Tahoe Rim Trail, Tahoe City to Brockway Summit – July 1998
TAHOE RIM TRAIL, Tahoe City to Brockway Summit
MILES: 18. 5 one way
MAP: Tahoe National Forest
Imagine a 150-mile trail encircling the most spectacular lake in the state. Now imagine it being constructed strictly with volunteer labor and donated funding.
The Tahoe Rim Trail section between Tahoe City and Brockway Summit is complete. (Other trailheads are at Tahoe Meadows, Spooner Summit and Kingsbury Grade.) Take Highway 89 south to the Tahoe City city limits. Take the first left at the Chevron station, Fairway Drive, for 1/8 mile to the Fairway Community Center. Park in the parking lot just before the center or on the street. A large wooden sign – “Watson Lake 12 miles/Brockway Summit 18.5 miles” – on the hill on the left marks the trailhead.
My mouth watered at the thought that I could backpack the entire 18.5 miles someday, but it made for a dandy dayhike in the meantime. As I began to climb at 7:15 a.m., mountain chickadees sassed each other and olive-sided flycatchers demanded, “Quick, three beers!” The environmental niche occupied by Stellar jays at the trailhead was taken over by gray jays (pine crows) tattling on me. The trail is rocky; stout boots with good ankle support and a hiking stick are a good idea.
Immediately, I was enchanted by views of Mark Twain’s “sea in the clouds,” clouds Tahoe makes on its own because of its vastness and cold temperature. Snow-covered Mount Tallac, Dick’s and Phipps peaks and Heavenly Valley loomed over the far shore.
It was still early March at 7,000 feet for plants species, even though the calendar read mid-June. I recognized high-altitude versions of blue ceanothus (mountain lilac) and manzanita, but as ground cover or just shoulder high. Your growth would be stunted, too, if you spent up to six months under heavy snow and had just a three- to four-month growing period between snows. Chinquapin was the predominant shrub, and the gooseberry was flowering.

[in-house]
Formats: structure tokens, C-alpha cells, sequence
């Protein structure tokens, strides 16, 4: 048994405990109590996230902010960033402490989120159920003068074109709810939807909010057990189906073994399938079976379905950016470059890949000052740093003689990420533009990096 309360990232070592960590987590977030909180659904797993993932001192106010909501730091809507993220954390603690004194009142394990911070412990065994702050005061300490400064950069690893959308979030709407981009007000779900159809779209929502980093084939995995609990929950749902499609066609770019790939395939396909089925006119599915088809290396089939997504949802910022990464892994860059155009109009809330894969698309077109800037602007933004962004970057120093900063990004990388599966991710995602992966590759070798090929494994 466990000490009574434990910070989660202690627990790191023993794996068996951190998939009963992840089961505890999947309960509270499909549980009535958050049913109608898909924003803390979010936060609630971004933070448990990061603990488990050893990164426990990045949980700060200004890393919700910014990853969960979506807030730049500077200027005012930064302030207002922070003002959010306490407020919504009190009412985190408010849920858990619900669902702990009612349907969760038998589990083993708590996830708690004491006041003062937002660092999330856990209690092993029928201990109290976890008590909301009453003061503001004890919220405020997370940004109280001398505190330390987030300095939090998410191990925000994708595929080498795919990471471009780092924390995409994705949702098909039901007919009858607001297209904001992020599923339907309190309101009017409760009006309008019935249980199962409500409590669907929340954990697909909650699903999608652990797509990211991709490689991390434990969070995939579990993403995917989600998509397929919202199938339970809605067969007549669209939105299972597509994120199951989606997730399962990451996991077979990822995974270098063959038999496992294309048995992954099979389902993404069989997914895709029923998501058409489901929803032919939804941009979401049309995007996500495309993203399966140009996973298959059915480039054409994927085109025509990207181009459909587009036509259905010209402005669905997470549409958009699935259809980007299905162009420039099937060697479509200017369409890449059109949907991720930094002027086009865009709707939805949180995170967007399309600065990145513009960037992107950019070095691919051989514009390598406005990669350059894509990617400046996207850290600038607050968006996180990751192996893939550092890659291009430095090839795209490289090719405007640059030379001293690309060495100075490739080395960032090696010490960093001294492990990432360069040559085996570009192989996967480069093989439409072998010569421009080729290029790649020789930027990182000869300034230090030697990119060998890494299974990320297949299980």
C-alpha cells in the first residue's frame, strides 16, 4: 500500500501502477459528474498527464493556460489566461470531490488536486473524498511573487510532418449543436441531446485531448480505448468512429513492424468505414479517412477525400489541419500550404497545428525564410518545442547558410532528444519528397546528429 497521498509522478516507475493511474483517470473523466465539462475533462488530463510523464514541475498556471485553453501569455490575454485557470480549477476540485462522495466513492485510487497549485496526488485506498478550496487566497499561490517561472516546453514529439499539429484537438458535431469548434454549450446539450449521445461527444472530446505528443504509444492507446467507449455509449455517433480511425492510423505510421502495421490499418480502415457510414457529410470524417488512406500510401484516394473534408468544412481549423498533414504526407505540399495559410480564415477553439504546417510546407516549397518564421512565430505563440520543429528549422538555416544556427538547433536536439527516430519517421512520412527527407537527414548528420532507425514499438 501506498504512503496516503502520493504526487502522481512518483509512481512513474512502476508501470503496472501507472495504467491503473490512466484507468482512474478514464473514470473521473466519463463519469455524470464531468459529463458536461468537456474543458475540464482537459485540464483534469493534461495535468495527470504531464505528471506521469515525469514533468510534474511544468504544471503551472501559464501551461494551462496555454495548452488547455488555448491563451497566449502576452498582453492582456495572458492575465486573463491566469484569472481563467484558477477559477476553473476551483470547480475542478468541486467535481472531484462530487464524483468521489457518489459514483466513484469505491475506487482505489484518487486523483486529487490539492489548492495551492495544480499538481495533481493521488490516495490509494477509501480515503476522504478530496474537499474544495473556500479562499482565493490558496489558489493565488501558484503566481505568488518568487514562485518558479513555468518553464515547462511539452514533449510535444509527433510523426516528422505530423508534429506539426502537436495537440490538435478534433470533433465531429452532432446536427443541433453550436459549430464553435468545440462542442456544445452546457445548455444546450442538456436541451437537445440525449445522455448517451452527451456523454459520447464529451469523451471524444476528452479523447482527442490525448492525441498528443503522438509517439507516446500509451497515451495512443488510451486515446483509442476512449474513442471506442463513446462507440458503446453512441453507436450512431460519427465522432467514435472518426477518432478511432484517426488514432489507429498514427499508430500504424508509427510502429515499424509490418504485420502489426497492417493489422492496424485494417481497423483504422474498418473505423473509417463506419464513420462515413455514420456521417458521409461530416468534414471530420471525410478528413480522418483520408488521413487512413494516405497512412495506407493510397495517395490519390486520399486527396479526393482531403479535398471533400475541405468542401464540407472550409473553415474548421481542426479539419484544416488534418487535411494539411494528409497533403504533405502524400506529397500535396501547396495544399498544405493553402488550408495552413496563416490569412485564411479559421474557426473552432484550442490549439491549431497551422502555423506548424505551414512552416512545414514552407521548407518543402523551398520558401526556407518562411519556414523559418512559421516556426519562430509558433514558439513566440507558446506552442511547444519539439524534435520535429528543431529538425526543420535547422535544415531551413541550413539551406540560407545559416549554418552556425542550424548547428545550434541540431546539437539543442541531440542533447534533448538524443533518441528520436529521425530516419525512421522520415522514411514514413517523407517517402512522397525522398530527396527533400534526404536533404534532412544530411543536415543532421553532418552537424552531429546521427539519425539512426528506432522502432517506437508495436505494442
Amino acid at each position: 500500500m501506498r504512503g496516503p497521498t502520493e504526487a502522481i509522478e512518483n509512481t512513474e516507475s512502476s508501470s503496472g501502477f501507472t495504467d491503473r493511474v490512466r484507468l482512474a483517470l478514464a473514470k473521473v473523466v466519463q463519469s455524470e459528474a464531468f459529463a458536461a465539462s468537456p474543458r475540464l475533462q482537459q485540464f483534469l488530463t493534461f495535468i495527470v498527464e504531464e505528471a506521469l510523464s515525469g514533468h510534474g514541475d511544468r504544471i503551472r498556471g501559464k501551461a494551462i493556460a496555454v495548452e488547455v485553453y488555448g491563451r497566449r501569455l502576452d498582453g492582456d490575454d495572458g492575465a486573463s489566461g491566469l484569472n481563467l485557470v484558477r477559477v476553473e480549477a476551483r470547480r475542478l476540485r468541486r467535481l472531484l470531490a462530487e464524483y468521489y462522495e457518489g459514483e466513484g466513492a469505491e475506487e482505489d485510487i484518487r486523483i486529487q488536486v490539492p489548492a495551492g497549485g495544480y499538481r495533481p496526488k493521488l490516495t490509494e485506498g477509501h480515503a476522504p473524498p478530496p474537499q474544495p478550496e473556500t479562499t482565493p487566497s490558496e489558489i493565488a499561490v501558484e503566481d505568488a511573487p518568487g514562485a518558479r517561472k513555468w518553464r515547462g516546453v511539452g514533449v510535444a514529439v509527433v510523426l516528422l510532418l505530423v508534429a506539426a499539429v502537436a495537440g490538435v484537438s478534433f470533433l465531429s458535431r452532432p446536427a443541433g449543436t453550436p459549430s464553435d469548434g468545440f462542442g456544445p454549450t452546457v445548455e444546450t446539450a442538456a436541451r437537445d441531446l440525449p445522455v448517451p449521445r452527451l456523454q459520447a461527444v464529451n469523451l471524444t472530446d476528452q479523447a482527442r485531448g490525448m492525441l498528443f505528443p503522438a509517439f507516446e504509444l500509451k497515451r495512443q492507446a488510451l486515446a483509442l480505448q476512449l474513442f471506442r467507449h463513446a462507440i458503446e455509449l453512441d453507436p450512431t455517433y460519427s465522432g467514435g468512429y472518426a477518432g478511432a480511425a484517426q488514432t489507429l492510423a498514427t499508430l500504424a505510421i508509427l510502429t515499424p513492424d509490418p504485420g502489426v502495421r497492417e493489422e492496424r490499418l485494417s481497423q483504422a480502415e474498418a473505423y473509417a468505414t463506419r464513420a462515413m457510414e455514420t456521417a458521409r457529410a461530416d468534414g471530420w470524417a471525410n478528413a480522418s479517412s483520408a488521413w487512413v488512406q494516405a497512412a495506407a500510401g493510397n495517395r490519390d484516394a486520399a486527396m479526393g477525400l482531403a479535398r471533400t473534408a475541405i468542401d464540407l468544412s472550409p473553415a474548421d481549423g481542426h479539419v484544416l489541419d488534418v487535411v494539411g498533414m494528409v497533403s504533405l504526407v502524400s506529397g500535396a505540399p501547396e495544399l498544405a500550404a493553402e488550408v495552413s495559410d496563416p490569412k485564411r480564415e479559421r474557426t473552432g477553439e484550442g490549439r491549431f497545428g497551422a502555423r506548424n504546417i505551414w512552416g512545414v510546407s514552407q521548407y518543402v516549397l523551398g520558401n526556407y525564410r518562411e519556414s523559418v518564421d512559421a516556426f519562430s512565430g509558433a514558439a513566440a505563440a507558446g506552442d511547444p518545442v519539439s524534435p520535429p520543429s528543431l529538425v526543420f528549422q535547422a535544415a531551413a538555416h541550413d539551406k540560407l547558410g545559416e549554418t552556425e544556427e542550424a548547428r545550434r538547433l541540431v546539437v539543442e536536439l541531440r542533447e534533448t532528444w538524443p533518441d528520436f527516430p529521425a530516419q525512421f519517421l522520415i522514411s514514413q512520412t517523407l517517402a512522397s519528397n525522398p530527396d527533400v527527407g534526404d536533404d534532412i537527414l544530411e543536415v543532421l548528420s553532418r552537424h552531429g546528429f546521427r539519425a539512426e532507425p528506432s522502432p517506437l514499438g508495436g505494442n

Golden-mantled, or copperhead, ground squirrels scattered as I approached. Surely, there is no more handsome small mammal in the Sierra, with its yellow hood and stripes. Many people mistake them for chipmunks; you can tell the difference at a glance by noting that the stripes continue onto the head and face of the chipmunks. How to quickly tell a ground- from a tree squirrel? Tree squirrels need a long, bushy tail for rudders/parachutes for their long leaps between branches.
The bird caller hanging from my binoculars had an electrifying effect on the squirrels: they stopped on a dime, then sat up with fur and ears bristling, straining to determine from which direction the predator was coming. Resist the urge to feed these cunning lil’ guys. Not only is it a violation of federal law, but they will starve during their next hibernation, having built up the wrong kind of fat.
The trail climbs for a half-mile, then crosses a dirt U.S. Forest Service road and flattens out somewhat. Aspens shaded eerie, bright-red snowplants and rust-colored pine drops. Note that these species lack green pigmentation. They are saprophytics, like toadstools, drawing nutrients from decayed matter. The high-altitude cousin of our ponderosa is the Jeffrey pine. Sniff its ropey, reddish bark for a scent variously described as vanilla, pineapple or butterscotch.
So early in the season, the trail was a little sketchy in places, but I stayed on course by spotting the occasional blue TRT markers nailed high on trees or by rock ducks. After 2 or 3 miles, the trail crossed another USFS road. After 5 miles or so in, I confess that I lost the trail in increasingly large snow patches and a rocky jumble. (You could be the volunteer who nails more TRT signs onto trees.) The snow should be a lot less by the time you read this; let me know how the trail is beyond that point.
To volunteer or donate funds for the Tahoe Rim Trail call (702)588-0686. or visit
Their e-mail address is
This article was originally publisyhed on 10/13/1999.
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